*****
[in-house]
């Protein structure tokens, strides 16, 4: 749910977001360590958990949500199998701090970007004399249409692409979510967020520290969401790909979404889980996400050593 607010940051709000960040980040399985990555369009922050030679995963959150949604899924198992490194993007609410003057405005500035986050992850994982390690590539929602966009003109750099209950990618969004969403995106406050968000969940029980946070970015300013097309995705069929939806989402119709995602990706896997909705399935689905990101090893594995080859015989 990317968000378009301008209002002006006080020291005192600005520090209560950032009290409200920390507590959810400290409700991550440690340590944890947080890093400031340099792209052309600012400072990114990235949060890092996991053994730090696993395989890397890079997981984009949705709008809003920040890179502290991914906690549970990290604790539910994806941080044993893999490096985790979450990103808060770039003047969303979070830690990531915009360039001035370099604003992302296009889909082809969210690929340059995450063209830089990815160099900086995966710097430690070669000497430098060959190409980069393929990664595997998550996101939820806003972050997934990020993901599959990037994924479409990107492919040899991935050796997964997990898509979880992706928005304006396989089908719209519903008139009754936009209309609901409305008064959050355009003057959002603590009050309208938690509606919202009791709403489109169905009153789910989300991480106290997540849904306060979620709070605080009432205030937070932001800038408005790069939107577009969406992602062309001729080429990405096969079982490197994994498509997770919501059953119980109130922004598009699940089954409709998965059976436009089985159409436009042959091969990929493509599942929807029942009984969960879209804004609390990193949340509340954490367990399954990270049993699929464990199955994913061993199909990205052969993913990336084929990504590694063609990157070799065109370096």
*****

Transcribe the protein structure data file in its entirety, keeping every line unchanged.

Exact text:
[in-house]
């Protein structure tokens, strides 16, 4: 749910977001360590958990949500199998701090970007004399249409692409979510967020520290969401790909979404889980996400050593 607010940051709000960040980040399985990555369009922050030679995963959150949604899924198992490194993007609410003057405005500035986050992850994982390690590539929602966009003109750099209950990618969004969403995106406050968000969940029980946070970015300013097309995705069929939806989402119709995602990706896997909705399935689905990101090893594995080859015989 990317968000378009301008209002002006006080020291005192600005520090209560950032009290409200920390507590959810400290409700991550440690340590944890947080890093400031340099792209052309600012400072990114990235949060890092996991053994730090696993395989890397890079997981984009949705709008809003920040890179502290991914906690549970990290604790539910994806941080044993893999490096985790979450990103808060770039003047969303979070830690990531915009360039001035370099604003992302296009889909082809969210690929340059995450063209830089990815160099900086995966710097430690070669000497430098060959190409980069393929990664595997998550996101939820806003972050997934990020993901599959990037994924479409990107492919040899991935050796997964997990898509979880992706928005304006396989089908719209519903008139009754936009209309609901409305008064959050355009003057959002603590009050309208938690509606919202009791709403489109169905009153789910989300991480106290997540849904306060979620709070605080009432205030937070932001800038408005790069939107577009969406992602062309001729080429990405096969079982490197994994498509997770919501059953119980109130922004598009699940089954409709998965059976436009089985159409436009042959091969990929493509599942929807029942009984969960879209804004609390990193949340509340954490367990399954990270049993699929464990199955994913061993199909990205052969993913990336084929990504590694063609990157070799065109370096």